Yukon Nuggets

  • Sir William Logan, 1798 - 1875.

1890 Yukon Nuggets

Mt Logan


It's the jewel in the crown of the fabled St Elias mountains of the Yukon and Alaska. Towering slightly more than 19 thousand five hundred feet above sea level, the mountain is the second highest in North America.

Mt. Logan seen from the Alaska highway some 60 miles away, is an awe inspiring sight. It's the highest mountain in the St. Elias range, but just 15 hundred feet taller than Mt. St Elias itself. The highest mountain in North America is Mt. McKinley in Alaska. It's named for an American president.

Mt. Logan is a Mecca for north American mountain climbers. It was named in 1890 by Professor Russell of the United States Geographical survey. He was on an expedition sponsored by the National Geographic society. Luckily, this American surveyor decided to name the mountain after a Canadian.

Sir William Logan was the founder and first director of the Geological Survey of Canada. Logan was born in Montreal in 1798. When he was 14, he was taken by his father to Scotland where he studied geology. When the Canadian government decided to set up a geological survey branch in 1841, Logan was chosen as it's first director.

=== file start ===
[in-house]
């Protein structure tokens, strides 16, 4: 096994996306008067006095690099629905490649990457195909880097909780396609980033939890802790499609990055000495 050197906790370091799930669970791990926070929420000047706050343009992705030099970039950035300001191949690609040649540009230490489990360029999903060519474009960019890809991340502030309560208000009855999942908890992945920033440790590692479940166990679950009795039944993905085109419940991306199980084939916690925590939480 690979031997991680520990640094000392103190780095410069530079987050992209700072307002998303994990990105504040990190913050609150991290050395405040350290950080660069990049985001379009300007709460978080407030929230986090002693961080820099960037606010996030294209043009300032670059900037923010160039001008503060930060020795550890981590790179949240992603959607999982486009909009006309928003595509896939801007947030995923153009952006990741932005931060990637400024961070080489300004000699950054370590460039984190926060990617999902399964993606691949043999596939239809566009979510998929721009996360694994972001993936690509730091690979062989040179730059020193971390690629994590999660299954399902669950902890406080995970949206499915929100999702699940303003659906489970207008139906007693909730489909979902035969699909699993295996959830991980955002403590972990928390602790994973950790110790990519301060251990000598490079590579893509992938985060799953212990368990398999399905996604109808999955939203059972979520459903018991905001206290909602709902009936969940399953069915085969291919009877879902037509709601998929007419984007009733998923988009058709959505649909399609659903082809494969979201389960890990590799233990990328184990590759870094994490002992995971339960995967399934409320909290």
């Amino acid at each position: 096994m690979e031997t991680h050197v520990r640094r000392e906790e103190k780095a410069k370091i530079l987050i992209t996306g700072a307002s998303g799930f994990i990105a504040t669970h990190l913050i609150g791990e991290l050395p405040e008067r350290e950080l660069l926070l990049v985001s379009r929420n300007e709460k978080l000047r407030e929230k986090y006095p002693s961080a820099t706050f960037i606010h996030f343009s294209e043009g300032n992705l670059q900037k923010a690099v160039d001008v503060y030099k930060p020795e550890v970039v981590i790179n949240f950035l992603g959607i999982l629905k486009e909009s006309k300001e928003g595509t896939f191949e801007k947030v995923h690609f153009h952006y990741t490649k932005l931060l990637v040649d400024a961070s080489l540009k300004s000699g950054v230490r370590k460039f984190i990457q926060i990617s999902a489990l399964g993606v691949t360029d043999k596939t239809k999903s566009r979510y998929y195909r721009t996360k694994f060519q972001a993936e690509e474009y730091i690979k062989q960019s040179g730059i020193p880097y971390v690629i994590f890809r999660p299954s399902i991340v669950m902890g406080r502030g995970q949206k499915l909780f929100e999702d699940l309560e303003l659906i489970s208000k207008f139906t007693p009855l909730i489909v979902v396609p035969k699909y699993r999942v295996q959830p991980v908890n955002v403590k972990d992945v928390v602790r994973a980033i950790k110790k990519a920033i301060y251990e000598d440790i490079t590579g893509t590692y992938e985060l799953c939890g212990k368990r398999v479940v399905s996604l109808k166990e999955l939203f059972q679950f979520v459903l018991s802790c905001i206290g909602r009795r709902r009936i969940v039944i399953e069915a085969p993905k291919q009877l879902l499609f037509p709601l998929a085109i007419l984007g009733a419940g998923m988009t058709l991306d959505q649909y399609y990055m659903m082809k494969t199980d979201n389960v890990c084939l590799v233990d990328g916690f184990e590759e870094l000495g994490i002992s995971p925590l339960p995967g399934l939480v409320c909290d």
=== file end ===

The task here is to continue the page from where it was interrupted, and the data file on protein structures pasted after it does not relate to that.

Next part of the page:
Mt. Logan in the St. Elias range was not the first mountain to be named for Sir William Logan. Back in 1887, George Dawson, leader of a Canadian geological survey at the time, named a mountain in the Logan range east of Francis Lake for him.


But when the 19 thousand foot giant of a mountain in the St Elias was spotted, everyone agreed that it was a more appropriate feature to carry the name Mt. Logan. The mountain near Francis Lake was renamed Mt. Hunt in 1916. Mt. Logan was first climbed in 1925 by a Canadian-American expedition headed by H.F. Lambert, a Canadian and A.H. McCarthy an American. Since then, climbers from around the world have scaled this impressive peak.



A CKRW Yukon Nugget by Les McLaughlin.

Les McLaughlin

Les McLaughlin

As storyteller, radio man, and music producer, Les proved a passionate preserver of Yukon heritage throughout his life — nowhere more evident than as the author and voice of CKRW’s “Yukon Nuggets,” from its inception until his passing in 2011.